It’s getting easier to camp in B.C.’s provincial parks

August 10, 2010 · Print This Article

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One of the rewards of staying at the 'Ksan Campground in Hazelton is touring the adjacent historical village and museum.

Summertime, and the camping is easy—and it’s getting easier by the day.

In recognition of an aging homegrown population coupled with an increasing number of newly minted Canadians with no outdoor experience, this year B.C. Parks is bent on attracting more visitors to two Lower Mainland provincial campgrounds. Specifically on offer are sheltering roofs and soft beds.

In April, Sea to Sky Park Services, a Vancouver-based company contracted by B.C. Parks to administer 18 provincial campgrounds such as Alice Lake in Squamish, announced that two log cabins featured during the 2010 Winter Games had been relocated to Porteau Cove Provincial Park north of Horseshoe Bay.

When reached at his office in Mount Seymour Provincial Park in North Vancouver, where his family has run snow-sports facilities since the 1990s, general manager Eddie Wood said that the Olympic cabins are a great way to introduce people to the outdoors and to provincial parks. “There are three things I like about the new Porteau Cove options: the proximity to Vancouver and Squamish; the ocean at your doorstep; plus, cabins give us an opportunity to attract more people to the park, a demographic who don’t have camping gear or families with ageing parents who still want to come together in the outdoors.”

Wood pointed out that the cottages, which are already heavily booked, come fully equipped “with all the amenities of home”.

Rates for the winterized cabins, which have a maximum occupancy of four, run well above the $30 cost of a vehicle-access campsite at Porteau Cove: $219 per night during summer months and $139 in the off-season.

In May, Wood announced a similar initiative at Chilliwack Lake Provincial Park, where this summer a nine-metre, four-person RV trailer rents for $125 per night, linen not included.

In 2007, then–B.C. minister of parks Stan Hagen called for expanded choice of accommodation in a number of popular campgrounds.

Until this year, aside from a call for tenders, there was little evidence of what the government had in mind.

“We don’t want to take away from existing campsites,” Wood said, “especially as use over the past two years really picked up when fuel prices skyrocketed. We’re working with B.C. Parks to identify new areas of the parks for future sites or bringing in RVs at low season, such as May-June at Cultus Lake.”

Overall, Wood said, although camping got off to a slow start this spring, weekends were the exception.

“Victoria Day was the strongest we’ve ever seen. Due to the weather, there had been a real downturn in day visits, but on Thursday [July 8] we had to close the gate at Alice Lake by early afternoon because of the volume. For that to happen midweek is almost unheard-of.”

For reservations at Porteau Cove or Chilliwack Lake provincial parks, visit discovercamping.ca/.

Cabins and RV camping are one thing; overnighting in historic residences and locales offers an elevated experience infused with the spirit of the past.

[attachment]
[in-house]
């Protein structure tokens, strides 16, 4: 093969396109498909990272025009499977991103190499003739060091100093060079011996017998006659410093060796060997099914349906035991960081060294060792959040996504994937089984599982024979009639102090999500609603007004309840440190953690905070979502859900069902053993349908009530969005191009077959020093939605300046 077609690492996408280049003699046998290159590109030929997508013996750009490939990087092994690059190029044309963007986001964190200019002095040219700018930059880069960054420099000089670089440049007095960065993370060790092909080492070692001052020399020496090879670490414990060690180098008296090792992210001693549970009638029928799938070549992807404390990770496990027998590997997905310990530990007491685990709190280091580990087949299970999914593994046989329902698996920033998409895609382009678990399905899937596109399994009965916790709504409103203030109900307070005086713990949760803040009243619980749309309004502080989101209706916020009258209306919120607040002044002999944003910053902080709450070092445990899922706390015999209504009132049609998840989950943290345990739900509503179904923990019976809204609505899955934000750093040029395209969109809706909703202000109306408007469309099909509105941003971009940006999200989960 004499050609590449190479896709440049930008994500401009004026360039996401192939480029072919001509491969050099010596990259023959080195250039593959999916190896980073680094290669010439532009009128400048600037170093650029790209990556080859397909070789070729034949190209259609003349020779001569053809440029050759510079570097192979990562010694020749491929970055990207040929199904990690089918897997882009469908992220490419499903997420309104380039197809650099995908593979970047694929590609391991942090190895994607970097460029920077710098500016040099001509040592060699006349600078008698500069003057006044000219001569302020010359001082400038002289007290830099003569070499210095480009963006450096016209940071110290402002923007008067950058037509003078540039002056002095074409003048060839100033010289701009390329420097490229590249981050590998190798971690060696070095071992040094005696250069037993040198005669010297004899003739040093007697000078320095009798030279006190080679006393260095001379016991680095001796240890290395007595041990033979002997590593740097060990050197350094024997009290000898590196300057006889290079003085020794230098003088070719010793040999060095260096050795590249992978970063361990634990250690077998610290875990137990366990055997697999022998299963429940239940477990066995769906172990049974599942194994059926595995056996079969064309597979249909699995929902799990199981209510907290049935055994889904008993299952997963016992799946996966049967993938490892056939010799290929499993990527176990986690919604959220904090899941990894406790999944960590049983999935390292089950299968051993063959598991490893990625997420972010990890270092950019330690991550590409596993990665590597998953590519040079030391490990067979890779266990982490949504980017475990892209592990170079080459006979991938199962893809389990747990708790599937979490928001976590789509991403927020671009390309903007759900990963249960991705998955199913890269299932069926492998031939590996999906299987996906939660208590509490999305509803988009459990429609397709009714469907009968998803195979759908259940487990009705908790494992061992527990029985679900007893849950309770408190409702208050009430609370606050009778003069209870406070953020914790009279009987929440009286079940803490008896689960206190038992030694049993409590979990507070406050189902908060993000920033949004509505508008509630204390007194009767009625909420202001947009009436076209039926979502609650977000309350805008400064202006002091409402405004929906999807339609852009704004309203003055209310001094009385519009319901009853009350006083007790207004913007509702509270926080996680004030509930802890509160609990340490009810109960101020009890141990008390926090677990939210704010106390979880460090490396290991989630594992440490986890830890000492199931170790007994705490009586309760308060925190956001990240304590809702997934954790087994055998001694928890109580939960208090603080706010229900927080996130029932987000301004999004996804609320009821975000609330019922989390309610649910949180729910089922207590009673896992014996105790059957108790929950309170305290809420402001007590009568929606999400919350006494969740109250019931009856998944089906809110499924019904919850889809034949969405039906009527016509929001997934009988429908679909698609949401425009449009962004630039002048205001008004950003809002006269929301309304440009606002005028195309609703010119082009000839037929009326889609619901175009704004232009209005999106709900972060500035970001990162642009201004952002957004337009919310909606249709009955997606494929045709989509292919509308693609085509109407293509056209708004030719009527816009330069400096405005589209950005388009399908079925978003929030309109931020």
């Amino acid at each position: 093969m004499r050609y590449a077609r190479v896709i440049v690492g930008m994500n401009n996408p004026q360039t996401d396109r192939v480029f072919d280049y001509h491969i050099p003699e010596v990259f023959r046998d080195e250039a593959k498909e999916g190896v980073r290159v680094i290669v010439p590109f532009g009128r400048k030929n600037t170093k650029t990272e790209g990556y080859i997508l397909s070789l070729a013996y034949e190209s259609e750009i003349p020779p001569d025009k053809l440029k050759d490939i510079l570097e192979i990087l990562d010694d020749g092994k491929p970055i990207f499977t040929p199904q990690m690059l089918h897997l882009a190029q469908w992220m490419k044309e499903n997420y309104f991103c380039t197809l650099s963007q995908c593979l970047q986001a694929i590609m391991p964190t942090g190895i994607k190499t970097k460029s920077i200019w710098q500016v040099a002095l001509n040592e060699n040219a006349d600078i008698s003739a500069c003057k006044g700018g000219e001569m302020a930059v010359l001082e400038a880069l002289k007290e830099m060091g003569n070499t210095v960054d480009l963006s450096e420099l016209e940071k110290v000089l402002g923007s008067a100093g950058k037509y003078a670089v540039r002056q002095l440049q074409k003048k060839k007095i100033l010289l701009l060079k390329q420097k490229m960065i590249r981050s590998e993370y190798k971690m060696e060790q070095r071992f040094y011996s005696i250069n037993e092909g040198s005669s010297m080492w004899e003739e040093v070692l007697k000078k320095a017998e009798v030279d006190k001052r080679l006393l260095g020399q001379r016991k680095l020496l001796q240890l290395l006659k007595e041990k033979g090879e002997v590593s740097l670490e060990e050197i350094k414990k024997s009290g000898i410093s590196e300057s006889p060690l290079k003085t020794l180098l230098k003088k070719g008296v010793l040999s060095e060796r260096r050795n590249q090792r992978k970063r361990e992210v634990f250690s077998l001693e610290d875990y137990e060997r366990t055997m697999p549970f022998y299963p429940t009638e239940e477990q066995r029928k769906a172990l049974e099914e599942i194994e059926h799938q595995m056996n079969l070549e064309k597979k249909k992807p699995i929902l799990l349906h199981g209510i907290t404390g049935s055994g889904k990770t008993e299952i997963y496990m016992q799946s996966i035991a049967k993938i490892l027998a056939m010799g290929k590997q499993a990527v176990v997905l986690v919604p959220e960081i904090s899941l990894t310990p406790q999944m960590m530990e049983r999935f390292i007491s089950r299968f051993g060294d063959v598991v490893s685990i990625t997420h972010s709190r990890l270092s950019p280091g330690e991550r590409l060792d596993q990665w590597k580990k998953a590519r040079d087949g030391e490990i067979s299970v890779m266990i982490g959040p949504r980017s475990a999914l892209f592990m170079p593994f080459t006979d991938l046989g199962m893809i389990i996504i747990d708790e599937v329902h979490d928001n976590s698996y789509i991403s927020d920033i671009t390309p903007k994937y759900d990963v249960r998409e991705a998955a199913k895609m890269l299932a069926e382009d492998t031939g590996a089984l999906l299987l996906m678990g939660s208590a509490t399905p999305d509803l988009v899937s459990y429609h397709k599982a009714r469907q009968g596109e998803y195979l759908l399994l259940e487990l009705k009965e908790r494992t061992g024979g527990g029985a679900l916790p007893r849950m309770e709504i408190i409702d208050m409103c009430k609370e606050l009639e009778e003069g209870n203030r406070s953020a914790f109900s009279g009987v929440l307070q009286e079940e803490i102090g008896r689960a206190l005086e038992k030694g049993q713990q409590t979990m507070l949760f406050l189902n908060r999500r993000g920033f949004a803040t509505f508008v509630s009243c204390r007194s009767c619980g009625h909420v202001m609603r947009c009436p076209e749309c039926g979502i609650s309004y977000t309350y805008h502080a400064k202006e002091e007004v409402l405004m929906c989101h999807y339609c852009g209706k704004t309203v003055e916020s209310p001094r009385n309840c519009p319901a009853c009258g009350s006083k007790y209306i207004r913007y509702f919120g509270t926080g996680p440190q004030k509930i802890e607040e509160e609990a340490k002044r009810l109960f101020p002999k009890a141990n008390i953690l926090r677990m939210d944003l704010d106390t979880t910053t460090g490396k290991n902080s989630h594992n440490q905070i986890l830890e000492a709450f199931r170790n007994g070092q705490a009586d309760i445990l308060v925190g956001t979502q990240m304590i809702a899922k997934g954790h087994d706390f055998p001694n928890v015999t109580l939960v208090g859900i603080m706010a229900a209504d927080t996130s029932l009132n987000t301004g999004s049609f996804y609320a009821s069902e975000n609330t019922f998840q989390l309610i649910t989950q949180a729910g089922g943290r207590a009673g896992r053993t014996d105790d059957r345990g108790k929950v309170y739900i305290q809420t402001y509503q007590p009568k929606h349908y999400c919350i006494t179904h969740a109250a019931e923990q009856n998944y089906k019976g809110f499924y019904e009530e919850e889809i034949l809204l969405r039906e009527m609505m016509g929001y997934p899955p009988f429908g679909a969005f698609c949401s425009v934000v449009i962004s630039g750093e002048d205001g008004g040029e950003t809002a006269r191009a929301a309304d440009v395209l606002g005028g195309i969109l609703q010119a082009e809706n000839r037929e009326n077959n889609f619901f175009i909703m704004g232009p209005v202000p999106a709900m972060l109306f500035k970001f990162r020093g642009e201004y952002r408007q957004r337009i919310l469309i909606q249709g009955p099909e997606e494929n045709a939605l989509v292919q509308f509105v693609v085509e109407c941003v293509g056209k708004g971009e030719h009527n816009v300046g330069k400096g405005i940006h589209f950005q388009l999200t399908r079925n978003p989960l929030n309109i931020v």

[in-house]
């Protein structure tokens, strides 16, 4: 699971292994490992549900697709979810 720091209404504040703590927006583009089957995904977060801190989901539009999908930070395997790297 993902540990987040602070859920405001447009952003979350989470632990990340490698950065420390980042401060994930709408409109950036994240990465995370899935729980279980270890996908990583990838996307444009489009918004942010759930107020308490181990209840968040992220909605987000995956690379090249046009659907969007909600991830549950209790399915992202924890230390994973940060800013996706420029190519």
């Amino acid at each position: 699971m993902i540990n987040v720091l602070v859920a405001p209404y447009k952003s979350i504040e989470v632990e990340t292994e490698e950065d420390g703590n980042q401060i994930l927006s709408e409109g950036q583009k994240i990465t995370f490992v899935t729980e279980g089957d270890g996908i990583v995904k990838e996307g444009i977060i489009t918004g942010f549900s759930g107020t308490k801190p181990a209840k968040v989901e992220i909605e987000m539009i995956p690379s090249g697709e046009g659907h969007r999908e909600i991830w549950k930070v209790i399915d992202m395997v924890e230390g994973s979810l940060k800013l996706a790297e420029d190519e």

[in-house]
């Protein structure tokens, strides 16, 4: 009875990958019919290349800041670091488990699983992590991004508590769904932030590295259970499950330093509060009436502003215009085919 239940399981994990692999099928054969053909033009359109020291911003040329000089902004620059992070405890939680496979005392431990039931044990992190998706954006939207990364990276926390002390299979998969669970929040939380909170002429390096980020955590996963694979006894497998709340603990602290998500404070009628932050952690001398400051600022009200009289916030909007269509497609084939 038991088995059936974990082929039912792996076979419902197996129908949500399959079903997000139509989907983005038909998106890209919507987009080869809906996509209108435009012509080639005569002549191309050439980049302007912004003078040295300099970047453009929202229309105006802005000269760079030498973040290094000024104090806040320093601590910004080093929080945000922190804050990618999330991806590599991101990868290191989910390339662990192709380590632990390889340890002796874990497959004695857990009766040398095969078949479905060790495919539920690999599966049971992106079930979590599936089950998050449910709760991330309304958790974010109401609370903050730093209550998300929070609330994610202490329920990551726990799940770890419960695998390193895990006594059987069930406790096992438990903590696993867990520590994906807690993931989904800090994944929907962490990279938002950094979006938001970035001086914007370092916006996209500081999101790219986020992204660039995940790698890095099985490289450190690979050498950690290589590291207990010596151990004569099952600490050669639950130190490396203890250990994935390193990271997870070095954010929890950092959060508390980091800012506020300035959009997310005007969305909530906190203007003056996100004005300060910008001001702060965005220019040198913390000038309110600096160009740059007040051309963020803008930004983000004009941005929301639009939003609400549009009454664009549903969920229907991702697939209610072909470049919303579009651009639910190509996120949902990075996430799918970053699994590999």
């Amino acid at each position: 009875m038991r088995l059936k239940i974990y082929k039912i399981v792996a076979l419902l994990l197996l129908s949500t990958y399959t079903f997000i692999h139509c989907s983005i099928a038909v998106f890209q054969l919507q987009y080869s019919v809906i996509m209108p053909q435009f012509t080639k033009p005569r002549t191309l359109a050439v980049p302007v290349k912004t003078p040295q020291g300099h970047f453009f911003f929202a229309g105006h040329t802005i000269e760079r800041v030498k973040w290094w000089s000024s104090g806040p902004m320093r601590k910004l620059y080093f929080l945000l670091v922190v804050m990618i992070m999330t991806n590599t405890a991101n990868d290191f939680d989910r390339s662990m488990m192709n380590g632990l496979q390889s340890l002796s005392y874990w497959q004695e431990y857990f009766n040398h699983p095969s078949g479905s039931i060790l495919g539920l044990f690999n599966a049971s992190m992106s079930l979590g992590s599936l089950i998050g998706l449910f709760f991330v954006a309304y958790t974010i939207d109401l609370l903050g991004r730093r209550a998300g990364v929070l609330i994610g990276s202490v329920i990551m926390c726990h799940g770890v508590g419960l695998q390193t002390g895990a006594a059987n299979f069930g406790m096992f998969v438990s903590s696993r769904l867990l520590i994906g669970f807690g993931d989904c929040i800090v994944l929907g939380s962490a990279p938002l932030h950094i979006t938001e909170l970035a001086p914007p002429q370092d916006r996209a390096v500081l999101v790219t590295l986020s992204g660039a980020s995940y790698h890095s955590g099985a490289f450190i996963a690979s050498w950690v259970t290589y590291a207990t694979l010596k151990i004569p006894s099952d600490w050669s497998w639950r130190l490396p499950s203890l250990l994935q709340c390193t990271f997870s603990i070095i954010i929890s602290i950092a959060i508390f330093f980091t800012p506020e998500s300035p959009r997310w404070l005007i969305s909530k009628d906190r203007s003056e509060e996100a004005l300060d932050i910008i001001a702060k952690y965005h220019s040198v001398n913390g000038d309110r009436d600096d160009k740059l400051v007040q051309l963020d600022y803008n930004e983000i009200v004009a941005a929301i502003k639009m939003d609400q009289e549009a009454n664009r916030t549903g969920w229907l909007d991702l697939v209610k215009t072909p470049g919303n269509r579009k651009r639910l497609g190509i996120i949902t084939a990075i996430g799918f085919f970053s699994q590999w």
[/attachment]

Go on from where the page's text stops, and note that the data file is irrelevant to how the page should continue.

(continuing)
Such is the case at Fort St. James National Historic Site in B.C.’s Interior, where Parks Canada has just announced that for the first time visitors can spend a night in the fort’s restored 1880s log home this summer.

Bring your jammies and the staff does the rest. Cost: $100 per person per night, dinner and breakfast included.

For Fort St. James National Historic Site, call 250-996-7191, ext 25.

The incomparable reward of camping is the chance to share the outdoors with the sounds of birdcalls and rushing rivers as a full moon rises above a snowcapped peak.

Such is the nature of another Interior site, the ’Ksan Campground in Hazelton, where Gitksan First Nations have lodged for millenniums.

Beneath the weathered face of Mount Rocher DeBoule, or Stii Kyo Din, once stood an ancient city-state, Tam Lax Aamid, where several tribes lived harmoniously beside the Skeena River.

A catastrophic series of events, including the massacre of warriors by supernatural one-horned goats, led to the abandonment of what may have been one of North America’s largest pre-contact societies.

’Ksan offers far more than a picture-perfect campground.

The past blurs with the present at the adjacent historical village made up of five longhouses.

Executive director Laurel Smith-Wilson explained that when opened in 1960, ’Ksan became the first aboriginal museum in Canada. “Our original structure, the Fireweed House, was moved here from historic downtown Hazelton. Despite ceremonies being outlawed for a time in the 20th century, our regalia and customs remain intact.”

Take a look for yourself.

An abundance of food allowed the Gitksan, or People of the River of Mists, to camp here year-round.

At the very least, treat yourself to a night too.

Camping details at ’Ksan are posted at www.gitanmaax.com/businesses/ksan-campground/.

Unfortunately, travellers these days aren’t scrambling for space at ’Ksan—or elsewhere around the province, for that matter—which means bad news for Joss Penny, chairperson of the Camping and RVing B.C. Coalition.

Established in 2008 to promote rural, nature-based tourism, the nine-member group represents more than 1,100 public and private campgrounds. “In a recession, tourism is the first to feel the pinch,” Penny told me. “It’s tough out there right now.”

For maps and information on campgrounds throughout B.C., visit Camping and RVing B.C. Coalition’s Web site.

Original Article
Text CR Jack Christie
Photo CR Louise Christie

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